Sweetheart Showdown by Sarah Dalton: Ok, I’ve got to make another TV/movie comparison – this story is Hunger Games only it’s based on a beauty contest and the contestants battle to the death for the tiara. The beauties are vicious and delicious.

 

Bear in Contradicting Landscape by David J. Schwartz: Schwartz weaves a tail inside a tale here, literally. What our main character writes, comes to life, spooking his girlfriend and messing with his own sense of furry reality.

 

 

 My Body, Her Canvas by A.C. Wise: Is tattoo artist Sarah a sadistic torturer or a genius artist? Either way Wise’s main character is totally addicted to what she has to offer. The pain in this short is exquisite.

 

A Member of the Wedding of Heaven and Hell by Richard Bowes: Lions shall lie down with lambs in this story by Bowes. Could it happen? Can angels and demons coexist in a sort of détente wedding? Sometimes funny, sometimes thought provoking, find out the answer in this short story.

 

Copper, Iron, Blood and Love by Mari Ness: There was definite feel of the Native American tale to this one. Probably due to the crow who figures predominately in this fantasy story of love and sacrifice.

 

The Second Card of the Major Arcana   by Thoraiya Dyer: I could feel the hot sands in the desert as the creature searches ruthlessly for one who is wiser than she. All the fools have to do is answer the riddles correctly and they will live. Dyer has created a sinister sphinx here.

 

Love is a Parasite Meme by Lavie Tidhar: The lovers in this very short short are ghostly; they are the once vivid and sharp tintype that now has only shadows in the greys. Has love eaten away at these two, sapping their energies until they are nothing but smoke?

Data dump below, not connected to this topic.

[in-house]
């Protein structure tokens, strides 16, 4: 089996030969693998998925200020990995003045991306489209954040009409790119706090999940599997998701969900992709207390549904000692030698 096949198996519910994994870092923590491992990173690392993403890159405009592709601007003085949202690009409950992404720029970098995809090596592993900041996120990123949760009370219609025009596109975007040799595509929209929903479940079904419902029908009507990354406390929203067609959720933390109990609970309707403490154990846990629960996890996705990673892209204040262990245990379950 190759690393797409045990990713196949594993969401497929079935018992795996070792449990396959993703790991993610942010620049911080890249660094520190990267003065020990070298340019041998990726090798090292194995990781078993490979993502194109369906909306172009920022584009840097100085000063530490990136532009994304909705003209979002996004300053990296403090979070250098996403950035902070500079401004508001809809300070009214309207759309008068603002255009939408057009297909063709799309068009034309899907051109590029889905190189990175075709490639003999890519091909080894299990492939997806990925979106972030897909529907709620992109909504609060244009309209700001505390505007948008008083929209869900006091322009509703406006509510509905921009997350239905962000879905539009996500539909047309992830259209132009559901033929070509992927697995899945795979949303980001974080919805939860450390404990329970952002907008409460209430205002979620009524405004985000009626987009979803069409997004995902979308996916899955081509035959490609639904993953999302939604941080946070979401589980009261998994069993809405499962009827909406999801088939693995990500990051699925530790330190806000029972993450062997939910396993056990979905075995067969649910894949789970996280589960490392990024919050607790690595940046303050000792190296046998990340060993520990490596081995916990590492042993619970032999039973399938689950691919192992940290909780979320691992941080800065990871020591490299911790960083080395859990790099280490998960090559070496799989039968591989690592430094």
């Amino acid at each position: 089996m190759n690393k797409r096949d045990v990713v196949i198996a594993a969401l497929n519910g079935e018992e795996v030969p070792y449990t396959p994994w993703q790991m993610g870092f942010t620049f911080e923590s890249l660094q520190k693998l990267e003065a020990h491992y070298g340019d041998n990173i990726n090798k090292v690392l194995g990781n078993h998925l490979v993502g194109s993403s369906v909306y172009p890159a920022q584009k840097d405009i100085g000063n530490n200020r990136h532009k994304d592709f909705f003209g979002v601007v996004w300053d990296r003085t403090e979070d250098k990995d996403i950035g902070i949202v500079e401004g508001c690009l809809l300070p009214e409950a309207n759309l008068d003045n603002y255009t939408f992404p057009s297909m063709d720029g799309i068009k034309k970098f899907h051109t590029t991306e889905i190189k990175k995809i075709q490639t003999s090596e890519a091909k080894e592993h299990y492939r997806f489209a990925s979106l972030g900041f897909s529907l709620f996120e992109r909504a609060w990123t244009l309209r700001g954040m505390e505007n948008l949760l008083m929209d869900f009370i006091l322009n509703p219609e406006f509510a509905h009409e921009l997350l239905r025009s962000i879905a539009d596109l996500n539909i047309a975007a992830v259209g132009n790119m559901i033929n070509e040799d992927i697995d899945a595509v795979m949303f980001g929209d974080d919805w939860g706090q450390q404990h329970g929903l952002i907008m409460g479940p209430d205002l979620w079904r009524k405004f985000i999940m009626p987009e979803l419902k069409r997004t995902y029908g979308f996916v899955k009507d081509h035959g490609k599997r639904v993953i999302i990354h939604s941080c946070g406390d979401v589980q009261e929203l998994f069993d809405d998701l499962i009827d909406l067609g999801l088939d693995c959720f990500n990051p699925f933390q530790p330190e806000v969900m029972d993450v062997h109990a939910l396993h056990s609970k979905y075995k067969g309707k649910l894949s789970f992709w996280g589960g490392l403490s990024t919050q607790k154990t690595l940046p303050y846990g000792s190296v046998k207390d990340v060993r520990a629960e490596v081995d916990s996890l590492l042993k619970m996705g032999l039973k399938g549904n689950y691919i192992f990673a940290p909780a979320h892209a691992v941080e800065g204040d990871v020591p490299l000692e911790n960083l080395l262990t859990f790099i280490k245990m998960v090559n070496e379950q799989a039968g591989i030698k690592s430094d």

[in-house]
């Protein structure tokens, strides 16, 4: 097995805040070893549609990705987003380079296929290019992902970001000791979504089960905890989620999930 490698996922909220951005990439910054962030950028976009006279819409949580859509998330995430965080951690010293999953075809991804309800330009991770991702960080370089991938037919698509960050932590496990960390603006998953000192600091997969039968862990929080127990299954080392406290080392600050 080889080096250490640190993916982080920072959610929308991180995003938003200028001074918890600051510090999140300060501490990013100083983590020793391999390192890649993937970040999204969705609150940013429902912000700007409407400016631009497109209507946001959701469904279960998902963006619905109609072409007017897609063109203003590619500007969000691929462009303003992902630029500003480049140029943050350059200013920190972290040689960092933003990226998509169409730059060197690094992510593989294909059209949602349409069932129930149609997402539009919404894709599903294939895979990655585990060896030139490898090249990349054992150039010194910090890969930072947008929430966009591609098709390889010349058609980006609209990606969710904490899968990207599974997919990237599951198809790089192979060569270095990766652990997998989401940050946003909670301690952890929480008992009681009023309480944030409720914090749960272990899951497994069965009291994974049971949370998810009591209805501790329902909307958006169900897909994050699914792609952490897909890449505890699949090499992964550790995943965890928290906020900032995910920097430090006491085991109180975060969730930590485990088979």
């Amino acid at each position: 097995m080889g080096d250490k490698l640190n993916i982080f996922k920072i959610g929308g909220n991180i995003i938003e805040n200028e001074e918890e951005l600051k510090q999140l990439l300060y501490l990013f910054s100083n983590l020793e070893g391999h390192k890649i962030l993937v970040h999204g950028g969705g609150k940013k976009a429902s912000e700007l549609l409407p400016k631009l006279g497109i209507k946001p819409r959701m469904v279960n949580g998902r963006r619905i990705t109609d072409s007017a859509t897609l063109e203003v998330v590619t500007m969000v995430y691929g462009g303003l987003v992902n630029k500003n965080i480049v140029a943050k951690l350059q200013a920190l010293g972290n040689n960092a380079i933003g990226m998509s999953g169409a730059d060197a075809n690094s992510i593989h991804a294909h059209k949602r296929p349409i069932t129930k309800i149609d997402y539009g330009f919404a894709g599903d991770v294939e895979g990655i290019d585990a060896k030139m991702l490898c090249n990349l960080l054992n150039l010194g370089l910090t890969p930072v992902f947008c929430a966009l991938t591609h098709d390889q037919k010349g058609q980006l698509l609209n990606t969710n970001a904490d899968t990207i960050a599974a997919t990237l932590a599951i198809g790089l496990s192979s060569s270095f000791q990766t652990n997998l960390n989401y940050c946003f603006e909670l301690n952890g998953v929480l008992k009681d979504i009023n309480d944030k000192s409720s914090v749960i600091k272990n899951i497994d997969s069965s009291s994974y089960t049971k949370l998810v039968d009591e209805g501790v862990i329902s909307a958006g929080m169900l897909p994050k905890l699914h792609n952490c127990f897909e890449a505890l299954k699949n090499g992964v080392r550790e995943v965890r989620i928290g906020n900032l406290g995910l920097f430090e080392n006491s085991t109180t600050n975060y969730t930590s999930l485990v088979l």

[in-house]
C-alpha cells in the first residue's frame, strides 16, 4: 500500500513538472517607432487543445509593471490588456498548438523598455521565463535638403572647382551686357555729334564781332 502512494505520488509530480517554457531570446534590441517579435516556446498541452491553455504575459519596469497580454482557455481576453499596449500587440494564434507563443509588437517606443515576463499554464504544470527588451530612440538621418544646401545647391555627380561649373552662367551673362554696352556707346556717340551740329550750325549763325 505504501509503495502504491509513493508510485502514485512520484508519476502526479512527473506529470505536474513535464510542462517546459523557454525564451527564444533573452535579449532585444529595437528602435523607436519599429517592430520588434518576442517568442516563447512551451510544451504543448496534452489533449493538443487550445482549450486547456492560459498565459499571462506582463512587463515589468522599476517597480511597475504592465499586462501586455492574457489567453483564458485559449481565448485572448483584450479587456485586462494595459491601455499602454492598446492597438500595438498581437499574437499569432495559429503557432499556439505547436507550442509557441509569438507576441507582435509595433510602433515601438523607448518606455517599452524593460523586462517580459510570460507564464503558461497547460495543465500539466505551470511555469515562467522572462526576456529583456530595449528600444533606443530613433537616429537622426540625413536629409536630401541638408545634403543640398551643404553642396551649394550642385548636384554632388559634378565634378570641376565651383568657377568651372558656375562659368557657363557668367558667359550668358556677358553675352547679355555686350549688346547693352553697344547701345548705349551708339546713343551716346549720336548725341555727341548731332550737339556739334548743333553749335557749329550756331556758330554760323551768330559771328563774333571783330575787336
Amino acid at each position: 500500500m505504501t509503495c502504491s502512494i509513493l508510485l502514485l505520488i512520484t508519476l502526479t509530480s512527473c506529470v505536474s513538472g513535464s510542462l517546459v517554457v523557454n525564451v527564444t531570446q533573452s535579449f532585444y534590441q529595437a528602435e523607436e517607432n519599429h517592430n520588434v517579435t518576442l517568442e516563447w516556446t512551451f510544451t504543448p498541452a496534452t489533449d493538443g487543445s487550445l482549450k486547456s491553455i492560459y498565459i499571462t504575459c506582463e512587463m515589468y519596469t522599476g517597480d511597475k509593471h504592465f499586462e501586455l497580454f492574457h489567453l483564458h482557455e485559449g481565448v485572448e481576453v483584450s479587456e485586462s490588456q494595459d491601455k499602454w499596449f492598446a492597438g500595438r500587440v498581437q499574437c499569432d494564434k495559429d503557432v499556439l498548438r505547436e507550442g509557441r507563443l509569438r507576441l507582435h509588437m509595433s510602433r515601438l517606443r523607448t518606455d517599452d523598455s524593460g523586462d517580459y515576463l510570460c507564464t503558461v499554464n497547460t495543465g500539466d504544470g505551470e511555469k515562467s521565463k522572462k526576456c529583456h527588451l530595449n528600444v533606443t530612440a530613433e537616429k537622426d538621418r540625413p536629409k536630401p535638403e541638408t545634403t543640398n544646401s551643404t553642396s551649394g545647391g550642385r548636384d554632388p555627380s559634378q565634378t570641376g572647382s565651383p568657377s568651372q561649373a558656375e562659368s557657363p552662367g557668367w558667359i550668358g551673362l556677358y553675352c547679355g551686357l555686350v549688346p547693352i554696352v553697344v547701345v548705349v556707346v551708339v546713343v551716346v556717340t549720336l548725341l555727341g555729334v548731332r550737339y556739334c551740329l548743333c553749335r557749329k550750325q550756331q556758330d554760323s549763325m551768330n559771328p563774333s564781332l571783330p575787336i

Decomposition by Rachel Swirsky: A lovingly gruesome tale of Vare’s revenge against his wealthy nemesis. Swirsky paints a dark tale of man’s depravity when searching for vengeance.

 

Tomorrow’s Dictator by Rahul Kanakia: Don’t drink the Koolaid! That really is the best advice if you want to maintain your freedom, your individuality, and your soul. Fresh, cool story.

 

Winter Scheming by Brit Mandelo: Mandelo has schemed up a fine, chilling tale in this short. We see through the eyes of an abuser, the predatory feelings, the rage, and then we feel the sweet, feathered revenge that the abuser receives.

 

In the Dark  by Ian Nichols: It’s amazing what a pint will do for a man, especially Morgan who braves the dark, singing. Eerie folk-like tale.

 

The Silk Merchant by Ken Liu: Ah, greed! So many have fell to their doom, destroyed their families, and their world by succumbing to that deep, deep pit of shiny silk. Liu story is so human it hurts.

 

Ironheart by Alec Austin: Austin slaps us into a world that is a hell hole of endless battle and reanimated corpses. He has reimagined what family would be in that nightmare world.

 

 

Coyote Gets His Own Back by Sarah Monette: Luther is a mean son of a bitch and proves it when he kills the coyote. But the coyote will have the last word in this short, easy going tale by Monette.

 

Waiting for Beauty by Marie Brennan: This is so, so hauntingly sad, as the Beast agonizingly waits for Beauty. Beautifully written.

 

Murdered Sleep  by Kat Howard: Kora flits along into a masked ball full of horned and snaked dancers. Dreamy and sleepy, Howard’s tale is very interesting.

 

Armless Maidens of the American West  by Genevieve Valentine: Valentine’s short here reminds me of the tales of the murderer with a hook who escaped from the mental institute who jumps out to mutilate young teens making out in their cars. Is he real or just an urban myth? Or in this case an American West myth?